Interesting to read that the latest statistics from French betting regulator ARJEL show that 36 operators have entered the French online market, but that 285 websites of 410 that were sent cease-and-desist letters (itself a low number, given their own government’s estimation that there are thousands of illegal sites) continue to operate illegally. Also interesting that Unibet has again delayed re-entering the French market despite the fact that it has a licence, because of the onerous tax rates.
Those two bits of news come hot on the heels that the Dutch Council of State ruled that the process of granting exclusive sports betting and Tote licences in the Netherlands was flawed and illegal, bringing an end to a case initiated more than seven years ago; and less than a week after the Greeks voted to introduce a Gross Profits Tax rather than a turnover tax. Not to mention Germany’s changing attitude to its State Treaty, or, further afield, news that Hawaii is the latest US state to propose the regulation of online poker.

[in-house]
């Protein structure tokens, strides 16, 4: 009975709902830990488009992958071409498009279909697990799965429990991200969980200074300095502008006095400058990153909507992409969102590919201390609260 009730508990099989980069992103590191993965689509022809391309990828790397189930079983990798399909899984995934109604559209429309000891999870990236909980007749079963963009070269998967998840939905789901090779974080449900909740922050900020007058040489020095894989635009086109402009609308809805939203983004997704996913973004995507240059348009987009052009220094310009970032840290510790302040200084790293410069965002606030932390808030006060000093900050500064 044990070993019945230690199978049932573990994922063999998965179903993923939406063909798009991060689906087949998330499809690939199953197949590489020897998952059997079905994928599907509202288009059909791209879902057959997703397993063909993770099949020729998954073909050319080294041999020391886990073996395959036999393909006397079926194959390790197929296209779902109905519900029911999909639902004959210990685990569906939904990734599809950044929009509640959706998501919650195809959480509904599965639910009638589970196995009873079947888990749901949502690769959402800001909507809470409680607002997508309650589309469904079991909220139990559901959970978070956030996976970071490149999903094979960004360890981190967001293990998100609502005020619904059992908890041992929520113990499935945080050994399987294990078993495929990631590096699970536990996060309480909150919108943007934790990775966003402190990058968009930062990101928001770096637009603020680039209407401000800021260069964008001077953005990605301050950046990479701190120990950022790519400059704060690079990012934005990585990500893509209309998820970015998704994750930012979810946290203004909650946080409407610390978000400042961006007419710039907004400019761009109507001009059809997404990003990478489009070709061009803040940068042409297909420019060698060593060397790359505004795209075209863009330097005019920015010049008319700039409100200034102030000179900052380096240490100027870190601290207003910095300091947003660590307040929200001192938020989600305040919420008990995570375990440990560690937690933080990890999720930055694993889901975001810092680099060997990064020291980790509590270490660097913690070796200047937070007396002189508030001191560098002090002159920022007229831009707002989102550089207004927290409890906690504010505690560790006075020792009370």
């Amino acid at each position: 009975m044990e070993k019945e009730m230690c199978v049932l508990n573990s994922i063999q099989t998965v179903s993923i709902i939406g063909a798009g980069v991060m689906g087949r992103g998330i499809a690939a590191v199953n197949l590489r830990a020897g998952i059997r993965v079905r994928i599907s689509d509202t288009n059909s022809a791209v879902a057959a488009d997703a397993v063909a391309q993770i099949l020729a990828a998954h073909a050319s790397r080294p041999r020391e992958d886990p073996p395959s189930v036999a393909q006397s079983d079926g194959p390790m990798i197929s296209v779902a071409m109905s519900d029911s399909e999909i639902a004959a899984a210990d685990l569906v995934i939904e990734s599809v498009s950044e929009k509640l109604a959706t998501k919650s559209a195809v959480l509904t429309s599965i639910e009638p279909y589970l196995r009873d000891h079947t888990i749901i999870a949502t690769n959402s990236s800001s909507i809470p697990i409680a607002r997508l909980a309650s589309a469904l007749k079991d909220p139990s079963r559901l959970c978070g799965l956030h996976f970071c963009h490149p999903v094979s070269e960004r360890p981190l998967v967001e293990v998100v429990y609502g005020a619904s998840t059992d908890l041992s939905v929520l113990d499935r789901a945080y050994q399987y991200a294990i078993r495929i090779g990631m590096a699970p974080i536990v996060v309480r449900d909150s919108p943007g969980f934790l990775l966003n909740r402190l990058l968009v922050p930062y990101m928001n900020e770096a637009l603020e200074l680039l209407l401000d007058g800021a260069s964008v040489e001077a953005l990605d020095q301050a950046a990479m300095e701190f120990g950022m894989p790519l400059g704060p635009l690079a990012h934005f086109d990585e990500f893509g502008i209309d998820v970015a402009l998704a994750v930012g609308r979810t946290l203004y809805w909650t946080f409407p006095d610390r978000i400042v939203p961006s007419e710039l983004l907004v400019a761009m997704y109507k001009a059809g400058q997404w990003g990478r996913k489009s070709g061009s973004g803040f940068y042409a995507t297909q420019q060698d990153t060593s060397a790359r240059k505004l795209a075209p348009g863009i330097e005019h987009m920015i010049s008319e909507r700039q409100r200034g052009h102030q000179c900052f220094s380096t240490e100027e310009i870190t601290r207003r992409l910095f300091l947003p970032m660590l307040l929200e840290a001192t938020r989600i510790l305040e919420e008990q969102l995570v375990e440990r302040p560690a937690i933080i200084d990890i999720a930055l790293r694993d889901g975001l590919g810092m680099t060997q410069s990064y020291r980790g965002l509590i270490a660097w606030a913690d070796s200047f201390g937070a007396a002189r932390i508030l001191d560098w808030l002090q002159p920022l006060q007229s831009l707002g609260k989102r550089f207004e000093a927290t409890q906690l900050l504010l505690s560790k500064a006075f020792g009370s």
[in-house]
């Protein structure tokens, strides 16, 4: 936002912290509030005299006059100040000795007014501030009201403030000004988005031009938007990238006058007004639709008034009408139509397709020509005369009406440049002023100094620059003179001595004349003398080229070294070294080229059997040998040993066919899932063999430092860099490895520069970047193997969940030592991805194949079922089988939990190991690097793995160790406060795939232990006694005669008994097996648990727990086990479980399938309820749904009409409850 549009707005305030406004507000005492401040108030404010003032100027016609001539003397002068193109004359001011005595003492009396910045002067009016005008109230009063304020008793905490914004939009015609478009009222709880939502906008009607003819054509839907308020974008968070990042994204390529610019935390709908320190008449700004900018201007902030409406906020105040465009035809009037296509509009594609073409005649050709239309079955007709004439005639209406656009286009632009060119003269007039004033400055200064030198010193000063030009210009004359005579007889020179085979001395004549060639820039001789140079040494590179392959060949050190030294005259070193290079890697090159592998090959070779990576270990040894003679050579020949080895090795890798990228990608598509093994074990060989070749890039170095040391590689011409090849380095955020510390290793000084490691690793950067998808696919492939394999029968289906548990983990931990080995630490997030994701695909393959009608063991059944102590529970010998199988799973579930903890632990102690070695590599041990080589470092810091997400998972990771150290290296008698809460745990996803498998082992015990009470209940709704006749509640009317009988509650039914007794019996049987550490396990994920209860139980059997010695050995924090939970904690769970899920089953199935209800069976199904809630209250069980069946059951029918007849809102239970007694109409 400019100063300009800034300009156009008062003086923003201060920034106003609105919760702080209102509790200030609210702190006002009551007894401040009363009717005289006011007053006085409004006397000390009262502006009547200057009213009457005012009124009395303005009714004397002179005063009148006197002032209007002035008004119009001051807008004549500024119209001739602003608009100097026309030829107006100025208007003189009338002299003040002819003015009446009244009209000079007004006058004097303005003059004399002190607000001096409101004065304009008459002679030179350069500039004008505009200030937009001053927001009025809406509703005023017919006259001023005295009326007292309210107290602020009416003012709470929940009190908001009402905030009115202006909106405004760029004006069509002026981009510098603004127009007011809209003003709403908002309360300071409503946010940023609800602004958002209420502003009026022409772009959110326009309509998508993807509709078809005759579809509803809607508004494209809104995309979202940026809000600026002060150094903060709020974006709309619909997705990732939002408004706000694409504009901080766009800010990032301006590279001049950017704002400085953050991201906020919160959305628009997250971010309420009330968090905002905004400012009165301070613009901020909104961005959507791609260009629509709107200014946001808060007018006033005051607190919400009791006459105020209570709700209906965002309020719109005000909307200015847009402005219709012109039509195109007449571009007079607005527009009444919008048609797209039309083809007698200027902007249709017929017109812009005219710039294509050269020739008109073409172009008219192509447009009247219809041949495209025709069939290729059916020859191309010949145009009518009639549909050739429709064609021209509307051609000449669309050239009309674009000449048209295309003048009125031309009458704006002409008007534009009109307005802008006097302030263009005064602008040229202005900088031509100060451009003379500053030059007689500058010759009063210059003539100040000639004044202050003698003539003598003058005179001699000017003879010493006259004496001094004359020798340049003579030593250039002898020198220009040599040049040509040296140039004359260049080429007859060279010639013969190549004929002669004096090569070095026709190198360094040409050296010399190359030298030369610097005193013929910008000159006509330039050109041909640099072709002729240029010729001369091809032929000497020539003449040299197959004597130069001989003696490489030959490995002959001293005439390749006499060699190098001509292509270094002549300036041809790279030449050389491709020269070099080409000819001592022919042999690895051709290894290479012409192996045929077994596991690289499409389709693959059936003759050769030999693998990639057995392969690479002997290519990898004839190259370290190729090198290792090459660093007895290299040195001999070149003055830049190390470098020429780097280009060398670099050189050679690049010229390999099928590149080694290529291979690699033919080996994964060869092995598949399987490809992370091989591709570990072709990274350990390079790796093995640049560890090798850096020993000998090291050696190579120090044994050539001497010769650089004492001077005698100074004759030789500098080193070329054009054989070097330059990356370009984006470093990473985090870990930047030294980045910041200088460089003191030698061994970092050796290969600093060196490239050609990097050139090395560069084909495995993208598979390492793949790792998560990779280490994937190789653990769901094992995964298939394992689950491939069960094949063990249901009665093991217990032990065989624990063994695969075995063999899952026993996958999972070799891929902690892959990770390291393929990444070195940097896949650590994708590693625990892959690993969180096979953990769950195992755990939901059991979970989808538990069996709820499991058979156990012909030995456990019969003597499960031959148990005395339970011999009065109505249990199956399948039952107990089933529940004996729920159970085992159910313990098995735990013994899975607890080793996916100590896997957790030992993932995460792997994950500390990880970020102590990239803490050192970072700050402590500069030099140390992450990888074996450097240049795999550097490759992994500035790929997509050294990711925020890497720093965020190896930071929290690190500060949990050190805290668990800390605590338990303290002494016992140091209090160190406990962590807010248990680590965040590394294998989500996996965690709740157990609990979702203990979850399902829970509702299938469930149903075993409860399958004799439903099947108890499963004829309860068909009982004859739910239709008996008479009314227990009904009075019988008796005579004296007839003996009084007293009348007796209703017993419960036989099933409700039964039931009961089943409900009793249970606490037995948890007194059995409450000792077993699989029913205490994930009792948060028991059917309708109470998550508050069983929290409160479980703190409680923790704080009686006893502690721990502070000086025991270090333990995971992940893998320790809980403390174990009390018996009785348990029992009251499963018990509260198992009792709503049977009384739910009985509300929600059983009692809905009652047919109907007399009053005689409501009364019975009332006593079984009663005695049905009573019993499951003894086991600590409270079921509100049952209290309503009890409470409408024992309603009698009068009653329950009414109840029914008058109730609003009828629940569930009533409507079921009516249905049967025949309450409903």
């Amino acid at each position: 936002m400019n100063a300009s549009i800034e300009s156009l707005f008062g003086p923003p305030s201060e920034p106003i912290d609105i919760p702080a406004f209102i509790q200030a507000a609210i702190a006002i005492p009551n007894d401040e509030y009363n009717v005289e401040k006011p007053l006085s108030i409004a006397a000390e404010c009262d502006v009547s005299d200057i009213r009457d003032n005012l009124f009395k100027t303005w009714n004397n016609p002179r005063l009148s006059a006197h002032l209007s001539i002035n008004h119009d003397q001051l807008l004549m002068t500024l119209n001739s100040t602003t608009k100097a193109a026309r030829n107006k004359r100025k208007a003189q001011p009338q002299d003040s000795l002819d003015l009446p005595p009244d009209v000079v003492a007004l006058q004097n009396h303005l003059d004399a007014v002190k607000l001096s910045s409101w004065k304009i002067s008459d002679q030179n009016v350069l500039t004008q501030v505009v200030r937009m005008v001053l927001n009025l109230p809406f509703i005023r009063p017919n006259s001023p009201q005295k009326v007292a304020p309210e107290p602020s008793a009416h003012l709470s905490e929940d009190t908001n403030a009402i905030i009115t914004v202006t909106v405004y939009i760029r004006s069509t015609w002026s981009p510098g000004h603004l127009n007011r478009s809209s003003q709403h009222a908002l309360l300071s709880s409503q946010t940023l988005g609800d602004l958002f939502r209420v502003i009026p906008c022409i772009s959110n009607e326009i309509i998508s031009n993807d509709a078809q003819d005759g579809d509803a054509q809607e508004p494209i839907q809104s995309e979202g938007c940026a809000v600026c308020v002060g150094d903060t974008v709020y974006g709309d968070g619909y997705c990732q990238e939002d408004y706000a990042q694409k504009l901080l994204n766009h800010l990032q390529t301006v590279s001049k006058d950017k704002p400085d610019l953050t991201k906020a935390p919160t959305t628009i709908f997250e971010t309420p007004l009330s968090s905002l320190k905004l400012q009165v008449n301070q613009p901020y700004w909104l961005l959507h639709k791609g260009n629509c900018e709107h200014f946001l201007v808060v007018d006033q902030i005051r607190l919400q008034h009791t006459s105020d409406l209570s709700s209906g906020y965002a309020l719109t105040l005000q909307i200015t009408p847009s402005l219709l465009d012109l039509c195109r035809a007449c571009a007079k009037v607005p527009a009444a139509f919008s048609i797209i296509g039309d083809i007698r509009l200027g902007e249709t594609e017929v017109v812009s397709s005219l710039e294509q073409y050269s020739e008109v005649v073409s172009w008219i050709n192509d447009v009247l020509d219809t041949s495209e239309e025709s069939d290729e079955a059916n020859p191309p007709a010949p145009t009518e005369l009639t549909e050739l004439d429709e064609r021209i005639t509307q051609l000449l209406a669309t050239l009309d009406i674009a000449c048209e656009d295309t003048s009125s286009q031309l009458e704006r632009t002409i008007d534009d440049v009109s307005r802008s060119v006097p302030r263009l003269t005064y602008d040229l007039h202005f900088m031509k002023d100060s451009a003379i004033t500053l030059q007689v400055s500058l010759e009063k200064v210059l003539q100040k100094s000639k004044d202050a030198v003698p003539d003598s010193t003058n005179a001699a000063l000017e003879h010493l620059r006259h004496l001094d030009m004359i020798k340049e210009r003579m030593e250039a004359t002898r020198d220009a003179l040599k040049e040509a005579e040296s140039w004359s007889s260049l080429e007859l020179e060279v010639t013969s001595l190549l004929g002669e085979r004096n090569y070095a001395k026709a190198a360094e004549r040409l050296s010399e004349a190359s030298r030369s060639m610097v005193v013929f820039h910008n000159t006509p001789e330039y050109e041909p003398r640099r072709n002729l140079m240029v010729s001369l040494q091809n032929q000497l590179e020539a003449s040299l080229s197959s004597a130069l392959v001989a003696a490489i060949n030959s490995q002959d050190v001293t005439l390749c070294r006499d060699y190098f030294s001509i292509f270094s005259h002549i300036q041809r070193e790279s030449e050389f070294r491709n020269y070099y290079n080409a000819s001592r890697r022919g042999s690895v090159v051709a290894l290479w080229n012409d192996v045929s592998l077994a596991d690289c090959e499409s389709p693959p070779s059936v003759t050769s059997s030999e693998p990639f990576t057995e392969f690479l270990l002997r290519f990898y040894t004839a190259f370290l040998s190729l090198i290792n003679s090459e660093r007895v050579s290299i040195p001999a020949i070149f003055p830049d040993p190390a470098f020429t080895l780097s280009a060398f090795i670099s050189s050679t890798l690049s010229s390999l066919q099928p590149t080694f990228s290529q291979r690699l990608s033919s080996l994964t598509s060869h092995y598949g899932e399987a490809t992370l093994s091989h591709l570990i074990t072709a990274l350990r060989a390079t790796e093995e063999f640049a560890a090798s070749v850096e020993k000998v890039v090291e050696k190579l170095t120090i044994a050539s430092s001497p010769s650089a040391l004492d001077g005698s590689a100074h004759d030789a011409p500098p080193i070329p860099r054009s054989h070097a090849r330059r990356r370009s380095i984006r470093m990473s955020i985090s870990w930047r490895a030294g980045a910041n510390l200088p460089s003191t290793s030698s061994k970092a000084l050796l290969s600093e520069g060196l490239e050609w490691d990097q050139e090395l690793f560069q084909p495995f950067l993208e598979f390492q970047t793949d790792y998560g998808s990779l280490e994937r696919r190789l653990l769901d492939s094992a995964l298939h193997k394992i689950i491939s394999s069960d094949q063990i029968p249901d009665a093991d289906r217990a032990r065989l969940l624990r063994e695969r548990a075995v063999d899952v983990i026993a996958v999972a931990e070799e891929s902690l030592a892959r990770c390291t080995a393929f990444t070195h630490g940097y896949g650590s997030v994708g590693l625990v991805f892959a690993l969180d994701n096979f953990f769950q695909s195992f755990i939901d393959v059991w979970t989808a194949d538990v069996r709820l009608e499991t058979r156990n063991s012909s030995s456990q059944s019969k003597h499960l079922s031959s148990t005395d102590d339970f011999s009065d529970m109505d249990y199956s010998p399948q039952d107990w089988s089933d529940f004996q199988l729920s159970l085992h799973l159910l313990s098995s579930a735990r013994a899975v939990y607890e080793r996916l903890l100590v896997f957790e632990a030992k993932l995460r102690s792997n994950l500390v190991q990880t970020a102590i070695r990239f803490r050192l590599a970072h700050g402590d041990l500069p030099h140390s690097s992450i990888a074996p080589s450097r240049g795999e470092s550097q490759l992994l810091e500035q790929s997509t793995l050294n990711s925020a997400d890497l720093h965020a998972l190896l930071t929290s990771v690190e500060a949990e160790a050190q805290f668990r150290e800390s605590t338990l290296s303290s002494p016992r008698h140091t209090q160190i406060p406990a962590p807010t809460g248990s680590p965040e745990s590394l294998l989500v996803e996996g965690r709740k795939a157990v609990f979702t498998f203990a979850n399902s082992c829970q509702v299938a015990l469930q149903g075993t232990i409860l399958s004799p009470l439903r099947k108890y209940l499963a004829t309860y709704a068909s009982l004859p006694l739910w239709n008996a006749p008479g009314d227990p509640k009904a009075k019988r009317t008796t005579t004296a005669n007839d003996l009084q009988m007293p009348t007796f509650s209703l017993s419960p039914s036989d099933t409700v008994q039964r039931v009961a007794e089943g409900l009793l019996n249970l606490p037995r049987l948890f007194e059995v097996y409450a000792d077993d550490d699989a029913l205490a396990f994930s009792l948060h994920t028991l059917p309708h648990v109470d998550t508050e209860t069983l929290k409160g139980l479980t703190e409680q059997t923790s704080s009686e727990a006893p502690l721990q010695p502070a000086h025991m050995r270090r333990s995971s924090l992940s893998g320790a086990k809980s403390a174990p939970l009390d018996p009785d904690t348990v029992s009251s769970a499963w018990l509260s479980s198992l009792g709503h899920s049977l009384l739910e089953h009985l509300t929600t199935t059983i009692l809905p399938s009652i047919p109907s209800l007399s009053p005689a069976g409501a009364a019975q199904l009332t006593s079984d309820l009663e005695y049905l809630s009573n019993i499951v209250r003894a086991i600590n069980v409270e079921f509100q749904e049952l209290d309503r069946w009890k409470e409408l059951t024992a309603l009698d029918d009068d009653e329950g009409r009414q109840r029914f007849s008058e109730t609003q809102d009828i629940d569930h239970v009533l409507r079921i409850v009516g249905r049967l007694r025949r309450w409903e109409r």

It seems to me that the longer the battles play out in Europe (and elsewhere) over regulation, the more it becomes likely that pragmatism will win out. And yet apparently, the thing that weighs on some gambling companies’ share prices is the fact that the regulatory position is so negative.
There’s a disconnect there somewhere.